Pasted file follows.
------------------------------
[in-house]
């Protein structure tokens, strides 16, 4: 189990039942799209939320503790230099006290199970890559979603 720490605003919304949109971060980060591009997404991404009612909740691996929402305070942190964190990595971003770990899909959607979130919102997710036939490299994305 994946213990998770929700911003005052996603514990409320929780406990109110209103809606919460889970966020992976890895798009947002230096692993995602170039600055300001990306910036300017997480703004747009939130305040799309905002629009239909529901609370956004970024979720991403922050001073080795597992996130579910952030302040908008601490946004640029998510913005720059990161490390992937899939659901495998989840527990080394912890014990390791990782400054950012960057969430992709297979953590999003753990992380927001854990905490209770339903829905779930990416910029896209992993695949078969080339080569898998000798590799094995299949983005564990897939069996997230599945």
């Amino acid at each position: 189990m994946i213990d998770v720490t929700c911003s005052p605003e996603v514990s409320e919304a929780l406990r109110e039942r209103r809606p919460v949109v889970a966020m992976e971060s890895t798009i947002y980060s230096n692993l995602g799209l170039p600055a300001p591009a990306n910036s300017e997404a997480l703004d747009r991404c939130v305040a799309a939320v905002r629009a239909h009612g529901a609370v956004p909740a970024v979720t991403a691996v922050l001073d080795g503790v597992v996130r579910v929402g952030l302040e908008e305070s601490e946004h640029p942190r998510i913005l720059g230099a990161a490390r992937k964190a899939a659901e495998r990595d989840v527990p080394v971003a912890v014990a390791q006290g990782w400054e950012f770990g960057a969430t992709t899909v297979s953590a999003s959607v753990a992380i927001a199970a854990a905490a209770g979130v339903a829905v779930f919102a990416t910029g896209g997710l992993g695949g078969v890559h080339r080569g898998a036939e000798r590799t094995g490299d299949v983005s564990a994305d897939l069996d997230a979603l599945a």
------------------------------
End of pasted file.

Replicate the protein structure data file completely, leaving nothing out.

[in-house]
């Protein structure tokens, strides 16, 4: 189990039942799209939320503790230099006290199970890559979603 720490605003919304949109971060980060591009997404991404009612909740691996929402305070942190964190990595971003770990899909959607979130919102997710036939490299994305 994946213990998770929700911003005052996603514990409320929780406990109110209103809606919460889970966020992976890895798009947002230096692993995602170039600055300001990306910036300017997480703004747009939130305040799309905002629009239909529901609370956004970024979720991403922050001073080795597992996130579910952030302040908008601490946004640029998510913005720059990161490390992937899939659901495998989840527990080394912890014990390791990782400054950012960057969430992709297979953590999003753990992380927001854990905490209770339903829905779930990416910029896209992993695949078969080339080569898998000798590799094995299949983005564990897939069996997230599945």
């Amino acid at each position: 189990m994946i213990d998770v720490t929700c911003s005052p605003e996603v514990s409320e919304a929780l406990r109110e039942r209103r809606p919460v949109v889970a966020m992976e971060s890895t798009i947002y980060s230096n692993l995602g799209l170039p600055a300001p591009a990306n910036s300017e997404a997480l703004d747009r991404c939130v305040a799309a939320v905002r629009a239909h009612g529901a609370v956004p909740a970024v979720t991403a691996v922050l001073d080795g503790v597992v996130r579910v929402g952030l302040e908008e305070s601490e946004h640029p942190r998510i913005l720059g230099a990161a490390r992937k964190a899939a659901e495998r990595d989840v527990p080394v971003a912890v014990a390791q006290g990782w400054e950012f770990g960057a969430t992709t899909v297979s953590a999003s959607v753990a992380i927001a199970a854990a905490a209770g979130v339903a829905v779930f919102a990416t910029g896209g997710l992993g695949g078969v890559h080339r080569g898998a036939e000798r590799t094995g490299d299949v983005s564990a994305d897939l069996d997230a979603l599945a």